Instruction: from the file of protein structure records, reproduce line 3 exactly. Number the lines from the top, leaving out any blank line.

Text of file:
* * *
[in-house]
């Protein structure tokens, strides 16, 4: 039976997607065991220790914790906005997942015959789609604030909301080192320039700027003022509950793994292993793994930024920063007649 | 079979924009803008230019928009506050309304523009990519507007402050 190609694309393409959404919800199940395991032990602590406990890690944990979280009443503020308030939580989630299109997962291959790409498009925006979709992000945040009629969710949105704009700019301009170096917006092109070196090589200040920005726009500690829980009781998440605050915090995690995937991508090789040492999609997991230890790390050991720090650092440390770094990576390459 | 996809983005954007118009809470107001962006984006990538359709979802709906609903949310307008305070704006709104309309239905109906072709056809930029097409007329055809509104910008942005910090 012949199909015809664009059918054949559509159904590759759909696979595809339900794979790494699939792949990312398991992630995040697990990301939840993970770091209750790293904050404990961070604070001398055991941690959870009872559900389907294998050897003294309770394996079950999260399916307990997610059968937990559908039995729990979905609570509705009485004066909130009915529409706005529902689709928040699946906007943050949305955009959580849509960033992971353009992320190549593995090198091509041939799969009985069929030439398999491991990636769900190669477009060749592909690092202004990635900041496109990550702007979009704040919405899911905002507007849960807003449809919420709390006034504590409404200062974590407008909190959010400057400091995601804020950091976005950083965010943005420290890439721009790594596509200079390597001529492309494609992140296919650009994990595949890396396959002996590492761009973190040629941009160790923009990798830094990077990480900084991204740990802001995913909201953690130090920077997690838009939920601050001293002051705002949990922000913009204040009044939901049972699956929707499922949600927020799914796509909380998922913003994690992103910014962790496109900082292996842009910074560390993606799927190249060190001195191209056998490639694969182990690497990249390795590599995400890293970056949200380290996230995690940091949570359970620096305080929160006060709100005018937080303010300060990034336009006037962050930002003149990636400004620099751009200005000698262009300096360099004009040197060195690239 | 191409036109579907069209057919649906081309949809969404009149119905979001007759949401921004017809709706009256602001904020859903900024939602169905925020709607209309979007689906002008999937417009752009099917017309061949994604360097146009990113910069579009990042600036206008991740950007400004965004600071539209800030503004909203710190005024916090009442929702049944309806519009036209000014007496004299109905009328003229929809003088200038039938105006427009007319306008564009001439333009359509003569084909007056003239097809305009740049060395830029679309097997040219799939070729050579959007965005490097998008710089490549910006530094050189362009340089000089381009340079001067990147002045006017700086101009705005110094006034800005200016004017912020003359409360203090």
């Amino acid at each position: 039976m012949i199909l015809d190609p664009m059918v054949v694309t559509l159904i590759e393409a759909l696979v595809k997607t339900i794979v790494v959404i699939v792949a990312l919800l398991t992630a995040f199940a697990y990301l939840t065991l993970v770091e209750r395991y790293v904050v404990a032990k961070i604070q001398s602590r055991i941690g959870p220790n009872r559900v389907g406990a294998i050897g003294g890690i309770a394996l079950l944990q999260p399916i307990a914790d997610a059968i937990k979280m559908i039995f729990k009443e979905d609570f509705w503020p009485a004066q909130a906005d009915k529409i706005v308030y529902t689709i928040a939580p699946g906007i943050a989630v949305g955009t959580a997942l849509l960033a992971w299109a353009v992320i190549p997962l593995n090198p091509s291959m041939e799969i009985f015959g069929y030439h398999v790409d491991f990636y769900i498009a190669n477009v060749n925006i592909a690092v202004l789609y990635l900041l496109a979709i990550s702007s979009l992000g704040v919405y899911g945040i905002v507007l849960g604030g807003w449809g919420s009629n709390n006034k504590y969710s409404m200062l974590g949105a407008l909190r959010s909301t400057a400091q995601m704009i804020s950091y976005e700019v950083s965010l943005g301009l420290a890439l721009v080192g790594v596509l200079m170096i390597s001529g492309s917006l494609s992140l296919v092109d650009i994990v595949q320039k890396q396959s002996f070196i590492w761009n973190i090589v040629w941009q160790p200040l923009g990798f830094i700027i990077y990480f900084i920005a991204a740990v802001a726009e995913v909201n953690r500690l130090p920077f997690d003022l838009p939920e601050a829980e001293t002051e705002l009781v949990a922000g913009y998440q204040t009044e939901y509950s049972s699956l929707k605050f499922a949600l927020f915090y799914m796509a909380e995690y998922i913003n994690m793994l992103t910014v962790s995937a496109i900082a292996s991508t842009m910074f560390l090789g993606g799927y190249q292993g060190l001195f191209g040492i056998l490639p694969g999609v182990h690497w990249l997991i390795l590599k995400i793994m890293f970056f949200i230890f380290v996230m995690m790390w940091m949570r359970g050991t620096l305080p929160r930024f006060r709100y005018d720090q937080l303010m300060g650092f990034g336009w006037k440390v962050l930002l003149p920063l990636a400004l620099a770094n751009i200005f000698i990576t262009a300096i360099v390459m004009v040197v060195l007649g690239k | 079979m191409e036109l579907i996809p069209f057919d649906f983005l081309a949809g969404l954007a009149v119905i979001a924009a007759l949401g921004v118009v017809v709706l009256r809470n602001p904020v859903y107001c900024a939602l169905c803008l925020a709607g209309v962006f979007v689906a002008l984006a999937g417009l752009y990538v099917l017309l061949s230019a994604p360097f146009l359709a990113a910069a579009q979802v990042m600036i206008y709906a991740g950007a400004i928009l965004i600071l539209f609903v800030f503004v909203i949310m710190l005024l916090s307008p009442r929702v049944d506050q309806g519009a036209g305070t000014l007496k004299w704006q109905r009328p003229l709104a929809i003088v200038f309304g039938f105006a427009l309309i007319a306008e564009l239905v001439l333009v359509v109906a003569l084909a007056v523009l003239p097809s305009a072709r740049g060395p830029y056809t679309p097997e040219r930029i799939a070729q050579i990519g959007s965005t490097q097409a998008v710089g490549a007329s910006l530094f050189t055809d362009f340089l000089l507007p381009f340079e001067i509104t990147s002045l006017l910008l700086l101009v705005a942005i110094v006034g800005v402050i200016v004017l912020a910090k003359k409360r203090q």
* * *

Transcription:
């Amino acid at each position: 039976m012949i199909l015809d190609p664009m059918v054949v694309t559509l159904i590759e393409a759909l696979v595809k997607t339900i794979v790494v959404i699939v792949a990312l919800l398991t992630a995040f199940a697990y990301l939840t065991l993970v770091e209750r395991y790293v904050v404990a032990k961070i604070q001398s602590r055991i941690g959870p220790n009872r559900v389907g406990a294998i050897g003294g890690i309770a394996l079950l944990q999260p399916i307990a914790d997610a059968i937990k979280m559908i039995f729990k009443e979905d609570f509705w503020p009485a004066q909130a906005d009915k529409i706005v308030y529902t689709i928040a939580p699946g906007i943050a989630v949305g955009t959580a997942l849509l960033a992971w299109a353009v992320i190549p997962l593995n090198p091509s291959m041939e799969i009985f015959g069929y030439h398999v790409d491991f990636y769900i498009a190669n477009v060749n925006i592909a690092v202004l789609y990635l900041l496109a979709i990550s702007s979009l992000g704040v919405y899911g945040i905002v507007l849960g604030g807003w449809g919420s009629n709390n006034k504590y969710s409404m200062l974590g949105a407008l909190r959010s909301t400057a400091q995601m704009i804020s950091y976005e700019v950083s965010l943005g301009l420290a890439l721009v080192g790594v596509l200079m170096i390597s001529g492309s917006l494609s992140l296919v092109d650009i994990v595949q320039k890396q396959s002996f070196i590492w761009n973190i090589v040629w941009q160790p200040l923009g990798f830094i700027i990077y990480f900084i920005a991204a740990v802001a726009e995913v909201n953690r500690l130090p920077f997690d003022l838009p939920e601050a829980e001293t002051e705002l009781v949990a922000g913009y998440q204040t009044e939901y509950s049972s699956l929707k605050f499922a949600l927020f915090y799914m796509a909380e995690y998922i913003n994690m793994l992103t910014v962790s995937a496109i900082a292996s991508t842009m910074f560390l090789g993606g799927y190249q292993g060190l001195f191209g040492i056998l490639p694969g999609v182990h690497w990249l997991i390795l590599k995400i793994m890293f970056f949200i230890f380290v996230m995690m790390w940091m949570r359970g050991t620096l305080p929160r930024f006060r709100y005018d720090q937080l303010m300060g650092f990034g336009w006037k440390v962050l930002l003149p920063l990636a400004l620099a770094n751009i200005f000698i990576t262009a300096i360099v390459m004009v040197v060195l007649g690239k | 079979m191409e036109l579907i996809p069209f057919d649906f983005l081309a949809g969404l954007a009149v119905i979001a924009a007759l949401g921004v118009v017809v709706l009256r809470n602001p904020v859903y107001c900024a939602l169905c803008l925020a709607g209309v962006f979007v689906a002008l984006a999937g417009l752009y990538v099917l017309l061949s230019a994604p360097f146009l359709a990113a910069a579009q979802v990042m600036i206008y709906a991740g950007a400004i928009l965004i600071l539209f609903v800030f503004v909203i949310m710190l005024l916090s307008p009442r929702v049944d506050q309806g519009a036209g305070t000014l007496k004299w704006q109905r009328p003229l709104a929809i003088v200038f309304g039938f105006a427009l309309i007319a306008e564009l239905v001439l333009v359509v109906a003569l084909a007056v523009l003239p097809s305009a072709r740049g060395p830029y056809t679309p097997e040219r930029i799939a070729q050579i990519g959007s965005t490097q097409a998008v710089g490549a007329s910006l530094f050189t055809d362009f340089l000089l507007p381009f340079e001067i509104t990147s002045l006017l910008l700086l101009v705005a942005i110094v006034g800005v402050i200016v004017l912020a910090k003359k409360r203090q």